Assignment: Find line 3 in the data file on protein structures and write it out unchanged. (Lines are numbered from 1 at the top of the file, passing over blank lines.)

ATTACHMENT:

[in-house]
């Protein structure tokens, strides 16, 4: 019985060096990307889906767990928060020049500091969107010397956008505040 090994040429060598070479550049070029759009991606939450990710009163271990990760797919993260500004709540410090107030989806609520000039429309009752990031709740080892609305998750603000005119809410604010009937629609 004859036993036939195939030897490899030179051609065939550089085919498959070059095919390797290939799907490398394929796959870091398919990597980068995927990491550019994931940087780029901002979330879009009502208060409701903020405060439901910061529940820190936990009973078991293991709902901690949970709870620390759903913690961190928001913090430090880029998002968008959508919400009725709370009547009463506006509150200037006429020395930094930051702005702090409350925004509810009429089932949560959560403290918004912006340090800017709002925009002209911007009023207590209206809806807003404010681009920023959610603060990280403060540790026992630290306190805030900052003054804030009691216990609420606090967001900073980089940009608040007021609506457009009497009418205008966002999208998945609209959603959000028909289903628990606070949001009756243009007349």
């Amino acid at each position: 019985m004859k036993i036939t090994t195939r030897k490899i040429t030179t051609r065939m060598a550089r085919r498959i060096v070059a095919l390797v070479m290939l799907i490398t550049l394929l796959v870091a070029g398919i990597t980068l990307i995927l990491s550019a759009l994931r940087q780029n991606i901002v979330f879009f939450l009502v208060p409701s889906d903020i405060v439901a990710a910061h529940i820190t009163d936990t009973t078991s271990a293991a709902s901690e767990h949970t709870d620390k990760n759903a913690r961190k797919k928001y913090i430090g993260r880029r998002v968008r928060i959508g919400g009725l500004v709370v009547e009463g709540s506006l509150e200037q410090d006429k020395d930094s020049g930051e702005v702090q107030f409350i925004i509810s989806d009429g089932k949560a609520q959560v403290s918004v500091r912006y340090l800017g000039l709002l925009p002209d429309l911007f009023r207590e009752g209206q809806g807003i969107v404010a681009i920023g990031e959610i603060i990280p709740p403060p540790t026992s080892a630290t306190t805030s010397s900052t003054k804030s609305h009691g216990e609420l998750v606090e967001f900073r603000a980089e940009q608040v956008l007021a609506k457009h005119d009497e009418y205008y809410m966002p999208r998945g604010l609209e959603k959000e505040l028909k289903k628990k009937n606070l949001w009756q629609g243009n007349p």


């Amino acid at each position: 019985m004859k036993i036939t090994t195939r030897k490899i040429t030179t051609r065939m060598a550089r085919r498959i060096v070059a095919l390797v070479m290939l799907i490398t550049l394929l796959v870091a070029g398919i990597t980068l990307i995927l990491s550019a759009l994931r940087q780029n991606i901002v979330f879009f939450l009502v208060p409701s889906d903020i405060v439901a990710a910061h529940i820190t009163d936990t009973t078991s271990a293991a709902s901690e767990h949970t709870d620390k990760n759903a913690r961190k797919k928001y913090i430090g993260r880029r998002v968008r928060i959508g919400g009725l500004v709370v009547e009463g709540s506006l509150e200037q410090d006429k020395d930094s020049g930051e702005v702090q107030f409350i925004i509810s989806d009429g089932k949560a609520q959560v403290s918004v500091r912006y340090l800017g000039l709002l925009p002209d429309l911007f009023r207590e009752g209206q809806g807003i969107v404010a681009i920023g990031e959610i603060i990280p709740p403060p540790t026992s080892a630290t306190t805030s010397s900052t003054k804030s609305h009691g216990e609420l998750v606090e967001f900073r603000a980089e940009q608040v956008l007021a609506k457009h005119d009497e009418y205008y809410m966002p999208r998945g604010l609209e959603k959000e505040l028909k289903k628990k009937n606070l949001w009756q629609g243009n007349p």